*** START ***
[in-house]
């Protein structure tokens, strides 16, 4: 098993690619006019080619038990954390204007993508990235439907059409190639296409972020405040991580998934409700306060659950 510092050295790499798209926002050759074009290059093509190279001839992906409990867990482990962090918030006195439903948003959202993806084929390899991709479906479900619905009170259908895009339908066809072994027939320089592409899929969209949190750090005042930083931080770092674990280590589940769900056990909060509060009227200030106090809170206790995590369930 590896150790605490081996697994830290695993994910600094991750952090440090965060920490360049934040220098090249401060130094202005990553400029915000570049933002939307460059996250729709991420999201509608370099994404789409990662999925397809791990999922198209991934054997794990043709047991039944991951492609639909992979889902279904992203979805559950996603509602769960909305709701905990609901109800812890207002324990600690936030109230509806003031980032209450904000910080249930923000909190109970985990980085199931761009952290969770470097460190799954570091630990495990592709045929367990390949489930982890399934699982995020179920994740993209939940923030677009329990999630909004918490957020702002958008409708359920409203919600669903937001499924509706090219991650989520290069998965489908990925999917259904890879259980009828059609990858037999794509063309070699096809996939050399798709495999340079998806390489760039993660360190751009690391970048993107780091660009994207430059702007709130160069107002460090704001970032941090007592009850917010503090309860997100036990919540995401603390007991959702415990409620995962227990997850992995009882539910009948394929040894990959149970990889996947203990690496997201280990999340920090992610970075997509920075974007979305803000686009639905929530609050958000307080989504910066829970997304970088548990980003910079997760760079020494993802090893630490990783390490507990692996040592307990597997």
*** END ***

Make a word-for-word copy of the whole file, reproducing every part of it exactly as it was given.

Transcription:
[in-house]
């Protein structure tokens, strides 16, 4: 098993690619006019080619038990954390204007993508990235439907059409190639296409972020405040991580998934409700306060659950 510092050295790499798209926002050759074009290059093509190279001839992906409990867990482990962090918030006195439903948003959202993806084929390899991709479906479900619905009170259908895009339908066809072994027939320089592409899929969209949190750090005042930083931080770092674990280590589940769900056990909060509060009227200030106090809170206790995590369930 590896150790605490081996697994830290695993994910600094991750952090440090965060920490360049934040220098090249401060130094202005990553400029915000570049933002939307460059996250729709991420999201509608370099994404789409990662999925397809791990999922198209991934054997794990043709047991039944991951492609639909992979889902279904992203979805559950996603509602769960909305709701905990609901109800812890207002324990600690936030109230509806003031980032209450904000910080249930923000909190109970985990980085199931761009952290969770470097460190799954570091630990495990592709045929367990390949489930982890399934699982995020179920994740993209939940923030677009329990999630909004918490957020702002958008409708359920409203919600669903937001499924509706090219991650989520290069998965489908990925999917259904890879259980009828059609990858037999794509063309070699096809996939050399798709495999340079998806390489760039993660360190751009690391970048993107780091660009994207430059702007709130160069107002460090704001970032941090007592009850917010503090309860997100036990919540995401603390007991959702415990409620995962227990997850992995009882539910009948394929040894990959149970990889996947203990690496997201280990999340920090992610970075997509920075974007979305803000686009639905929530609050958000307080989504910066829970997304970088548990980003910079997760760079020494993802090893630490990783390490507990692996040592307990597997």